The CHAIRMAN. Senator Thurmond, I call on you.

Senator THURMOND. I have propounded the questions I had. I dictated some more and they are being typed, but let us go ahead and we will come back to the second and he can answer them for the record.

The CHAIRMAN. Without objection, Senator Thurmond's questions as he may wish.

Senator THURMOND. If we have time we will propound them and, if not, he can answer them for the record.

The CHAIRMAN. He will answer them for the record unless otherwise asked.

Mr. Secretary, I asked some questions this morning, not going into these command structures and all. Senator Thurmond touched on that some. I want to go back over a certain number of figures here, just a few.

I would like to thank you for the material that you sent over to the committee, it is a long way beyond anything we have had time to do before.

ADDITIONAL MEN REQUESTED You have everything here in the statement, but the study material indicates that the 121,000 men requested for command is in addition to the men requested for headquarters, at the division and corps level in the Army, and similar levels in the other services. This material also indicates that there are 58,000 men in these lower level headquarters, in addition to the 121,000 that I mentioned, for total of 179,000 men in headquarters and headquarters support of all kinds.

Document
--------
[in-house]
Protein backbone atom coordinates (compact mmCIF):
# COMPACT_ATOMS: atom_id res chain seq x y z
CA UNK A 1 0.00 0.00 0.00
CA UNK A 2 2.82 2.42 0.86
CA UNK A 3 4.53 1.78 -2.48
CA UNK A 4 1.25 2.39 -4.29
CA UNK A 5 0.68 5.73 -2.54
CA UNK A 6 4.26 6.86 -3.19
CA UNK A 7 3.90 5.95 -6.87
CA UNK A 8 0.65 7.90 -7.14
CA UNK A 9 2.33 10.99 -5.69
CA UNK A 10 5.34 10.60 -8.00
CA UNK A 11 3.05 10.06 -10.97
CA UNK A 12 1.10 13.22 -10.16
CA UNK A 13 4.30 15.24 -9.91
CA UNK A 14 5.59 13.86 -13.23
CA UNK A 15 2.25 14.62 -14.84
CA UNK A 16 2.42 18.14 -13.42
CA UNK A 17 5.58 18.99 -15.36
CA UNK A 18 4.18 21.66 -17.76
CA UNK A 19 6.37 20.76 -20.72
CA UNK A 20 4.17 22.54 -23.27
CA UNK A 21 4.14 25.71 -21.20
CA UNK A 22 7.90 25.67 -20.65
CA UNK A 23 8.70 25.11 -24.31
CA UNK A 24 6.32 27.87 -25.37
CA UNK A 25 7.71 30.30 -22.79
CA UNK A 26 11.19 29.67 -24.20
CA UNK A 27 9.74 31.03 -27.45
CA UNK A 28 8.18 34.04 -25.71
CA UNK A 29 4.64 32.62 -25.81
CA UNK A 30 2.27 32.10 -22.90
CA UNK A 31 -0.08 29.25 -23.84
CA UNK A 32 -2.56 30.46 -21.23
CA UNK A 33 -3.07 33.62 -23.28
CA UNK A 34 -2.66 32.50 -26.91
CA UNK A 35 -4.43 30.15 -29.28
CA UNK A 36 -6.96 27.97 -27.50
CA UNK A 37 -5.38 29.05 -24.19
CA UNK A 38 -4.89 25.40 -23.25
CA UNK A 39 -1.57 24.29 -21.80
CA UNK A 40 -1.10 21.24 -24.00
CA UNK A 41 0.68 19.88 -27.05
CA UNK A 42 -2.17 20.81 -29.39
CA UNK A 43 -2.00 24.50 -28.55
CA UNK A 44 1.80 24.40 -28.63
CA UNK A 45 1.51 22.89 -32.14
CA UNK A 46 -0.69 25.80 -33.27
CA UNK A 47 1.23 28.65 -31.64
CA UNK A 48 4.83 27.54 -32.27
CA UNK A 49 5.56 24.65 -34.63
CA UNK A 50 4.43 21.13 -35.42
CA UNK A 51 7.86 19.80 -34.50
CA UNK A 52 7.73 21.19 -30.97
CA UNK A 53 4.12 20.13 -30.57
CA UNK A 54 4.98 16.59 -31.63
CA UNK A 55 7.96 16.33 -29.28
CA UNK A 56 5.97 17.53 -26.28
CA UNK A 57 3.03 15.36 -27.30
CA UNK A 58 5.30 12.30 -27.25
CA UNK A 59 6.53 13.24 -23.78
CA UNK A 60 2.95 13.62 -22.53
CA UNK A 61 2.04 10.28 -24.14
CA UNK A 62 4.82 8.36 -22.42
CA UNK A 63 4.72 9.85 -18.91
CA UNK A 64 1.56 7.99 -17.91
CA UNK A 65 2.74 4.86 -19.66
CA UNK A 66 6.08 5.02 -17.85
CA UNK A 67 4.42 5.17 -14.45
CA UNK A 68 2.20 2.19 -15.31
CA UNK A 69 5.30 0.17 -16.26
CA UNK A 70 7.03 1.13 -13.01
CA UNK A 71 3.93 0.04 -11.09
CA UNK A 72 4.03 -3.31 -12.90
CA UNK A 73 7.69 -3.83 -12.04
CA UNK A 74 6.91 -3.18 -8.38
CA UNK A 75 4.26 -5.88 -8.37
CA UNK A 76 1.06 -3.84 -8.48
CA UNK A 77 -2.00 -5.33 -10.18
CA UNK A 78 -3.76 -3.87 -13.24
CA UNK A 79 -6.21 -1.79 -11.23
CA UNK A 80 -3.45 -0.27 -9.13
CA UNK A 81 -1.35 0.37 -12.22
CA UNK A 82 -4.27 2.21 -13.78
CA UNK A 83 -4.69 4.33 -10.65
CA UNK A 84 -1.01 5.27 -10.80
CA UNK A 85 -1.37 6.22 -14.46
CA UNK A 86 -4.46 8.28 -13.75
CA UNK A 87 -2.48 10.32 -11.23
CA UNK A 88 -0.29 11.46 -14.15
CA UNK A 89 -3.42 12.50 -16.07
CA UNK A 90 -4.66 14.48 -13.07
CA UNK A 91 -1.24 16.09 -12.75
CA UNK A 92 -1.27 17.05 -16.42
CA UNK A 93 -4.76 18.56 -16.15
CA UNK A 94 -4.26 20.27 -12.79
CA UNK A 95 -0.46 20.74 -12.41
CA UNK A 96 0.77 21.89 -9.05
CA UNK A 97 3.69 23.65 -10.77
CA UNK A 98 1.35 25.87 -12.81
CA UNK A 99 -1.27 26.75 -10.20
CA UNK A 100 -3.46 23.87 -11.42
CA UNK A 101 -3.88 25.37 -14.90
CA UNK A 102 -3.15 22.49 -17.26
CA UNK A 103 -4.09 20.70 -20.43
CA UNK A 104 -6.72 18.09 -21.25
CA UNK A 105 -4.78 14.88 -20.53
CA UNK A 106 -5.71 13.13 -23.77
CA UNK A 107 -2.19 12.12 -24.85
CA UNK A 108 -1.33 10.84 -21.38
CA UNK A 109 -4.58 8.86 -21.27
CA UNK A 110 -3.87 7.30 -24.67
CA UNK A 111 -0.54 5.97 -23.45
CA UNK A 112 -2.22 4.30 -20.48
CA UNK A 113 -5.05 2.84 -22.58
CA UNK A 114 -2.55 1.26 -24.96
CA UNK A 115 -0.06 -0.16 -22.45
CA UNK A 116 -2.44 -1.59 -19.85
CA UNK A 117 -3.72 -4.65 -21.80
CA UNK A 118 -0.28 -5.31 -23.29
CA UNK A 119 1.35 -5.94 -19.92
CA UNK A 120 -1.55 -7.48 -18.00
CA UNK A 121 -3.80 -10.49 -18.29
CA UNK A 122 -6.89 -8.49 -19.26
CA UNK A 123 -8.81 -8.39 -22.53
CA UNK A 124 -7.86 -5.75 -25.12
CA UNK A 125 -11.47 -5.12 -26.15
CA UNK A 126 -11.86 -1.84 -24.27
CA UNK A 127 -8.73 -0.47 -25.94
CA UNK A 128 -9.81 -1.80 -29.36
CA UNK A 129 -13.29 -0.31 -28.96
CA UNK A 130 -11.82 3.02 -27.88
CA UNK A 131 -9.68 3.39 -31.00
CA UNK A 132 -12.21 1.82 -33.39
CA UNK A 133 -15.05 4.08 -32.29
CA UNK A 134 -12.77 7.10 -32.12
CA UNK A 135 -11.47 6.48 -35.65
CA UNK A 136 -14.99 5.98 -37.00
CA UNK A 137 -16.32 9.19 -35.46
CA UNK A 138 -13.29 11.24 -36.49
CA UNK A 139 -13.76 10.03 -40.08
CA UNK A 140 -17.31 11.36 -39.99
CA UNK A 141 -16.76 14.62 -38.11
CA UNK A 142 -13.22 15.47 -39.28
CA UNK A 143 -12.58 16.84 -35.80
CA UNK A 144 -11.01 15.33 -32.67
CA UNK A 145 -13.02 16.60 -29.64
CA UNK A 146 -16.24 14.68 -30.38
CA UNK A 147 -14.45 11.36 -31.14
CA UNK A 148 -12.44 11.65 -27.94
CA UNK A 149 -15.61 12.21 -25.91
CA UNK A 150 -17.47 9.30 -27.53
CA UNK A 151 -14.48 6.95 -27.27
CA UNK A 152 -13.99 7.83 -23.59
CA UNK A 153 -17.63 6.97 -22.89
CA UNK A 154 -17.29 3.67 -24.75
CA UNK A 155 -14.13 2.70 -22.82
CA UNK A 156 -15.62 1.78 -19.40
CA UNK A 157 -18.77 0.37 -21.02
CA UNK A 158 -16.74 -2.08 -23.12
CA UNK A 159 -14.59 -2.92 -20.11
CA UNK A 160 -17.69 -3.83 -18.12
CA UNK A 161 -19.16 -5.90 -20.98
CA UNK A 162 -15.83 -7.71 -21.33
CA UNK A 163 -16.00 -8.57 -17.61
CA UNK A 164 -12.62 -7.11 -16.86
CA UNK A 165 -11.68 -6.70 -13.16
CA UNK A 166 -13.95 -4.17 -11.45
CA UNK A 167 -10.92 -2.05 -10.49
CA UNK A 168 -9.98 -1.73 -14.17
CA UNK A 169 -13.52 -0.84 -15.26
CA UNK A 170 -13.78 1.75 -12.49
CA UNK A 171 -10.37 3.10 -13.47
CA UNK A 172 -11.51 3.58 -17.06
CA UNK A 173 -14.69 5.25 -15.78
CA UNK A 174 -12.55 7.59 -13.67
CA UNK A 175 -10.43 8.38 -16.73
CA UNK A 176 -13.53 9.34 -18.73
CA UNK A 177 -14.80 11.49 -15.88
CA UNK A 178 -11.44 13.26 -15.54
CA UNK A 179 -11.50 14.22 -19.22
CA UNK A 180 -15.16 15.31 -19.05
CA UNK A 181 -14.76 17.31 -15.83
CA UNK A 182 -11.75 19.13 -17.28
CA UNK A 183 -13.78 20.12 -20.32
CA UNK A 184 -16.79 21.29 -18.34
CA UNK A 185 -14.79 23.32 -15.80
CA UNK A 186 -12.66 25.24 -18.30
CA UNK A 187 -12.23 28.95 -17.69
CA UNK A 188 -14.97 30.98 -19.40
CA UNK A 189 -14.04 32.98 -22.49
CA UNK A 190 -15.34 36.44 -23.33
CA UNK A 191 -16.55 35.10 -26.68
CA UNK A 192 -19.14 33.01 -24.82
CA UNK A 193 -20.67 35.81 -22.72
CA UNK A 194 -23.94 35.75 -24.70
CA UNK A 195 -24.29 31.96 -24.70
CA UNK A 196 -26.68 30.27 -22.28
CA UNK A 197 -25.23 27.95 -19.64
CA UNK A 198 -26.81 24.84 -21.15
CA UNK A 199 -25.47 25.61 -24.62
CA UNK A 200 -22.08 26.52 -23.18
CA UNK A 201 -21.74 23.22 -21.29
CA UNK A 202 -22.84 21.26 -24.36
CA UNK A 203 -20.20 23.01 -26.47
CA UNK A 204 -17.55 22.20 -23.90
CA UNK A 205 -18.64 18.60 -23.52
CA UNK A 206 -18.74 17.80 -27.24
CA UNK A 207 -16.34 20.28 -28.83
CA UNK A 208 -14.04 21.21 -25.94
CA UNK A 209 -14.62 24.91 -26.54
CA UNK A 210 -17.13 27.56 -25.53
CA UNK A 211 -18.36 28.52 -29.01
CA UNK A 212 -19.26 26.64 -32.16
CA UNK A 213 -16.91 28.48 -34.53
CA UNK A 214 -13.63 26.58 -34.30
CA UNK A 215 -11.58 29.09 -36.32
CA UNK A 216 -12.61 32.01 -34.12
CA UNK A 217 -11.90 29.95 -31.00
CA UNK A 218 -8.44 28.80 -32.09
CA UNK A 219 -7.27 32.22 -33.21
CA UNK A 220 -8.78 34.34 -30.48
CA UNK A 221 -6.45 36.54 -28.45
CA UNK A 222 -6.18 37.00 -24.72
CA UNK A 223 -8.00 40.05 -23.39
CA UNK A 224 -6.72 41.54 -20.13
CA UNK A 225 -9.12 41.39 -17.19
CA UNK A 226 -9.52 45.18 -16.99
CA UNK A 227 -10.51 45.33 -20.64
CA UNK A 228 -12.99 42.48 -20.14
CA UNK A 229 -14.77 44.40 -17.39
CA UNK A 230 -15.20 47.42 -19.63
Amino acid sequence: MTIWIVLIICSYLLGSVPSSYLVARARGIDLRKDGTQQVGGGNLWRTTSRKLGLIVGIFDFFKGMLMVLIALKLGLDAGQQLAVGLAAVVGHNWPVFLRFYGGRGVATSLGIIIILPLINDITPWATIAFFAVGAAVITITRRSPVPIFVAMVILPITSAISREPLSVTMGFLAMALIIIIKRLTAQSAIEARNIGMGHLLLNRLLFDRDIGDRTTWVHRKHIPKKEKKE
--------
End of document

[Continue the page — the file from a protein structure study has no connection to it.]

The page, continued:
We have enough men, it seems, in these headquarters to man more than 11 full infantry divisions.

Is it your position that this number of people is actually required for these military headquarters? Do you have a personal knowledge of that and is that your position here?

STATEMENT OF HON. ROGER T. KELLEY, ASSISTANT SECRETARY

OF DEFENSE FOR MANPOWER AND RESERVE AFFAIRS, ACCOMPANIED BY GEORGE A. DAOUST, JR., DEPUTY ASSISTANT SECRETARY OF DEFENSE FOR MANPOWER RESEARCH AND UTILIZATION, OASD (M. & R.A.); MAJ. GEN. LEO A. BENADE, DEPUTY ASSISTANT SECRETARY OF DEFENSE FOR MILITARY PERSONNEL POLICY, OASD (M. & R.A.); FRANCIS J. SULLIVAN, DIRECTOR, MANPOWER REQUIREMENTS, OASD (SA); CARL DETWYLER, DIRECTOR FOR MILITARY PERSONNEL, OFFICE OF THE ASSISTANT SECRETARY OF DEFENSE (COMPTROLLER); CHARLES BREWER, DIRECTOR FOR ADMINISTRATIVE SERVICES, OFFICE OF THE ASSISTANT SECRETARY FOR DEFENSE (COMPTROLLER), JONAS M. PLATT, DIRECTOR, MANPOWER UTILIZATION, OASD (M. & R.A.); MAJ. GEN. W. D. CRITTENBERGER, DEPUTY DIRECTOR FOR PLANS AND POLICY, J-5 (INTERNATIONAL NEGOTIATIONS), OJCS; ROBERT E. MORRISON, EXECUTIVE DIRECTOR, OFFICE OF THE ASSISTANT SECRETARY OF DEFENSE FOR INTELLIGENCE; LT. GEN. WILLIAM E. DE PUY, ASSISTANT VICE CHIEF OF STAFF, DEPARTMENT OF THE ARMY; REAR ADM. JOHN G. FINNERAN, ASSISTANT CHIEF OF NAVAL PERSONNEL FOR PLANS AND PROGRAMS, USN; MAJ. GEN. E. B. WHEELER, ASSISTANT CHIEF OF STAFF-G-1, U.S. MARINE CORPS; AND MAJ. GEN. WILLIAM W. BERG, DIRECTOR, MANPOWER AND ORGANIZATION, DCS/P. & R., U.S. AIR FORCE-Resumed

EXPLANATION OF DISTRIBUTION OF PERSONNEL